How do you chose your baby’s name?

Choosing a name

Your name is an important piece of information about you. Something you are given at birth and (usually) keep until you die. Your name can have a profound effect on you as you grow and can influence how you feel about yourself and how others feel about you. If you don’t like your name or are embarrassed, it could damage your self-esteem and affect your future success. Which is probably why most parents take such care when they choose a name. Or do they?

How do parents choose their baby’s name?

There are a lot of traditions and customs across the world which are used to help choose the baby’s name. Many years ago sons and daughters were often named after their fathers and grandfathers. This tradition still continues. Johny Depp is actually John Christopher Depp II and his son is John Christopher Depp III. Donald Trump named his son Donald Trump Jr and his son is named Donald Trump III. This naming can carry on in some families for a long time. Usher (the American singer songwriter) is actually Usher Raymond IV and he named his son Usher Raymond V.

Other traditions include naming babies after family members, saints, people from holy books and historical Greek and Roman stories. In Indian mythology there are 330 million gods and goddess names to choose from. Some countries use the horoscope and the map of the planets and stars at the time of birth of their child to choose a name. In Indonesia the order of your birth determines your name. For instance, if you are the first-born, your name will be Wayan or Putu and if you are the second, it will be Made or Radek. American red indians would observe the nature or events around their teepee when their child was born. Names included running water, sitting bull and little dear.

Sharing a name with a famous person

These traditions continue but the rise of the ‘celebrity’ and their baby name choices influence many more parents these days. On the ‘Humans of New York’ Facebook page, ordinary ‘not famous’ people tell stories of how they share their name with a famous celebrity. They include Donald Trump, Beyoncé, Serena Williams, Victoria Beckham, Julia Roberts, Kate Middleton. Michael Jackson and Paul McCartney to name just a few. I’m reading ‘Charlotte Street’ by Danny Wallace (see Book Recommendations page) where the main character is Jason Priestley (remember Beverly Hills 90210). The story illustrates this point perfectly and although the humour adds to the read, I’m sure it wouldn’t feel quite so funny in real life.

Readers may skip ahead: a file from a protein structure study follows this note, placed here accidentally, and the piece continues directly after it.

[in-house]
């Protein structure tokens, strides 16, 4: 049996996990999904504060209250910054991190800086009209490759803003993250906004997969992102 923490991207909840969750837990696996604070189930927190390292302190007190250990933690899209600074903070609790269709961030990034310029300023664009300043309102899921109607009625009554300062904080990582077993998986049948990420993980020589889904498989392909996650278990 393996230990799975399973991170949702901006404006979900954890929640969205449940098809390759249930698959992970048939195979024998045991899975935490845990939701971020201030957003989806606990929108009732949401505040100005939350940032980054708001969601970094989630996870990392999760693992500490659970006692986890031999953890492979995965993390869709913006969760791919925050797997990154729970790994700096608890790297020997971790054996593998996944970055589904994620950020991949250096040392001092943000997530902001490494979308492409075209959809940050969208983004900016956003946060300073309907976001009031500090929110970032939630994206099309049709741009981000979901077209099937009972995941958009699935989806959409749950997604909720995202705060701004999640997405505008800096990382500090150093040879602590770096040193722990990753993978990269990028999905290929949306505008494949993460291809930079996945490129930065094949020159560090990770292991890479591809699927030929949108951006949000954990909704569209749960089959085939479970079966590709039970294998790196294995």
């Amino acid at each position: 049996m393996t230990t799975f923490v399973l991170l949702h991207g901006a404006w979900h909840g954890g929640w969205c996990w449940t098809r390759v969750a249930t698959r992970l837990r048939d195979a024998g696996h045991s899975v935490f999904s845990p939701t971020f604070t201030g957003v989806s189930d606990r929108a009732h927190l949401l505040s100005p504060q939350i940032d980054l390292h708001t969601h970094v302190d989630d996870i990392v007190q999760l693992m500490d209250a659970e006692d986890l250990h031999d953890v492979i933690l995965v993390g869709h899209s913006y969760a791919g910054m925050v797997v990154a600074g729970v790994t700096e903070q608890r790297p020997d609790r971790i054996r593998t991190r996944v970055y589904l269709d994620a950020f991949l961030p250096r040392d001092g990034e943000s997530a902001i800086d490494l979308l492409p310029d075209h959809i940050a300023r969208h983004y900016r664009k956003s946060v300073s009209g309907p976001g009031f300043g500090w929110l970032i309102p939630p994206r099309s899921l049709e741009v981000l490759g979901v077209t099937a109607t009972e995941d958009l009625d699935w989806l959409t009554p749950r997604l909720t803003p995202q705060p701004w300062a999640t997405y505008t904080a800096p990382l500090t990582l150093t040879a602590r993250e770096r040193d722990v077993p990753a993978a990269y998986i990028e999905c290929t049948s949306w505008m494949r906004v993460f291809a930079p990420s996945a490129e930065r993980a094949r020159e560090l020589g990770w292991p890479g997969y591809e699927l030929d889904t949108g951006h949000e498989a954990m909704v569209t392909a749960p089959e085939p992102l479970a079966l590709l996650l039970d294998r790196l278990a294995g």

These people talk about how annoying it is to share a famous name. You can’t be found on a website and for those with their own businesses they often have to change their name. It can be embarrassing when people meet you for the first time and repeat the same comments you have heard many times before, either singing the songs of their famous moniker or saying lines synonymous with a character. There is also the disappointment factor when the person hearing your famous name, meets you for the first time and realises you’re not them.

Some of the ‘sharing a famous name’ people spoke about how it can be an ice breaker and for the lucky Bill Clinton Gates who works in HR, it’s actually a big selling point for him and he attracts people because of his name.

Other ways of choosing a name

And then we get to the other ways of choosing a name. We may choose a name because it’s unique or it’s actually a mistake. My husband’s grandmother was called Estranna.  A very unusual name for a child born in Wales at the turn of the century until you hear how she got that name. Her father went to register the birth of his daughter but not before he had celebrated in the local public house. In his drunken state he mouthed the words which sounded like Estranna but should have been Esther Anna.

A British study undertaken in 2010, Bounty.com, asked 3000 parents about the names they had chosen for their children. 20% regretted the choice they made, either because it was unusual or because it was spelt differently and it made it hard for their child and others to spell. It is obvious from a few forums that I looked at recently that there are quite a lot of people who don’t like their name and I can’t say I blame them. This list included Merry Christmas, Mayo Naise, Macarena Diab, Jack Haas and God Gazarov. Unique names, yes, but at a price.

Yet it seems that a lot of parents still want their child to have a name different to everyone else. Trying to find that unique name, the name no-one else has is not easy and even when you think you have found it, the chances are so has someone else. My sister-in-law named her son, Bailey. Very unique eleven years ago but even she commented that as soon she had named him she heard of another parent who had named their child the same. I wonder if this true for all names?

As I researched this, I found a list of ‘celebrities’ that have recently given their children unusual names. We have all heard of Apple and North West but what about these.

  • Bear – Kate Winslet (actress)
  • Sailor – Liv Tyler (actress)
  • Cricket – Busy Philips (actress)
  • Fox – Mark Owen (singer)
  • Sparrow – Nicole Ritchie (daughter of Lionel)
  • Striker – Nicola McClean (glamour model)
  • Audio Science (I’m not joking!) – Shannyn Sossamon (actress)

So is it true that you can name your child something unique and no-one else will have thought of the same? Well, it seems even the celebrities can’t make this happen. Sam Worthington (actor) and Jamie Oliver (chef) both chose the same name for their sons. What was it? Rocket. Either the lettuce variety or the thing that goes into space. You decide. After all it’s only a name.